Dell made some huge changes to its XPS lineup in 2024, and people aren’t happy about it. I won’t go into every change here, but every single one of the over 70 comments on the video that I posted on YouTube this morning about the changes are negative. That’s not a good sign.
So, what are people so mad about? Well, a lot of the divisive design decisions found in the XPS 13 Plus have been brought over to the new XPS 14 and XPS 16, leaving you with no “safe” options that represent a more conventional laptop design. When it comes down to it, there are three major things people are complaining about.
This certainly isn’t a feature that Dell had in its marketing materials, but in this new generation of XPS devices, everything will be soldered, meaning these devices can’t be easily accessed for upgrades or repairs. While this was always true of the XPS 13, the XPS 15 and 17 recently made our list for the best upgradable laptops you could buy. That’s certainly not going to be true of the XPS 14 and 16.
With Dell’s push into more sustainable laptop designs with Concept Luna, I would have loved to have seen Dell go in the opposite direction with these new devices. Ripping up laptops isn’t something the average laptop owner does, but it goes a long way toward winning over tech enthusiasts and making sure these devices aren’t contributing as much to the heaps of unrepairable and non-reusable old laptops filling e-waste bins.
This one is one of the big features that carries over from the XPS 13 Plus. Essentially, the function row of physical keys have been replaced with capacitive touch buttons that light up.
As someone who spent a lot of time with the XPS 13 Plus, I didn’t think these capacitive touch buttons were as bad as people say. I certainly grew used to them over time. But I think they do present a real problem on the XPS 16 in particular. This is a laptop that’ll be marketed toward creative pros and programmers — people who might have plenty of good reasons to rely heavily on the function row of keys.
As Apple learned with its MacBook Pros in the late 2010s, forcing edgy, but impractical features on a laptop for professionals isn’t a great idea. It’s difficult to pull off experimentation in user input on these types of machines, even if it’s a bold and innovative change.
Let’s get real here: I love haptic feedback trackpads. When done right, they’re far superior to physical ones, as seen on the MacBook Pro, Surface Laptop Studio, and countless other devices. This includes the XPS 13 Plus, in my opinion.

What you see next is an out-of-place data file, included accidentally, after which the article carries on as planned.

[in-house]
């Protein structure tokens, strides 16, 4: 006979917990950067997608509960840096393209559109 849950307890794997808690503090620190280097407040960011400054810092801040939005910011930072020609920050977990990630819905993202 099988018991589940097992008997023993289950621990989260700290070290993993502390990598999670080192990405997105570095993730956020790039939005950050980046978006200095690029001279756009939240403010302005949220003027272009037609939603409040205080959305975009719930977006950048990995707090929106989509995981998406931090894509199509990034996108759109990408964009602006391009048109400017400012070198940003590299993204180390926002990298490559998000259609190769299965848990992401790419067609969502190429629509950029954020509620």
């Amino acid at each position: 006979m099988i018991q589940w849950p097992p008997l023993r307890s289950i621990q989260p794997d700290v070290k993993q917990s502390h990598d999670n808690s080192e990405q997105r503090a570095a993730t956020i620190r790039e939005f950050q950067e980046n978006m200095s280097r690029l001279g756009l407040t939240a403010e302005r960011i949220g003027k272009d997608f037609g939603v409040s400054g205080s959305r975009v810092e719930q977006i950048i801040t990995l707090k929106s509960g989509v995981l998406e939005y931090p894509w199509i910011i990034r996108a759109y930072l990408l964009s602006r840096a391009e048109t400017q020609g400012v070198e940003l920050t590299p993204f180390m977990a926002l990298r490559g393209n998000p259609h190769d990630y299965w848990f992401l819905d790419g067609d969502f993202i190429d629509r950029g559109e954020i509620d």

But what people seem to dislike about Dell’s approach isn’t the haptic trackpad itself, but more the fact that it’s invisible. There’s no distinction between the trackpad and the palm rests — it’s all one single surface. It’s certainly what gives these laptops such a clean and modern look — I can’t deny that. But from a more practical perspective, people have always complained that not being to see or feel the edges of the trackpad leads to times when your finger runs over the side without knowing it.
Do I think this is a little overblown? Probably. I think people have a problem with this in theory more than in real use. But it’s a strong enough sentiment that people have become turned off by the idea as a whole.
Look, there’s plenty of good stuff in the changes across the board this year. Dell has embraced 120Hz as a standard refresh rate, even on the base configurations of displays for all three laptops, which is awesome. I also like the new sizes, especially the XPS 14. I’ve always wanted Dell to offer a smaller laptop with discrete graphics, and now we have one. I even prefer the simpler approach to the lineup, giving customers a clearer range of devices to choose from.
But between the design changes mentioned above and tweaks like removing the full-size SD card slot, Dell had to have been ready to take some heat for this. It was a bold move.
Either way, I’m excited to get these devices in for full reviews and give them a fair shake. But it’s clear that as of now, Dell is fighting an uphill battle against public perception.
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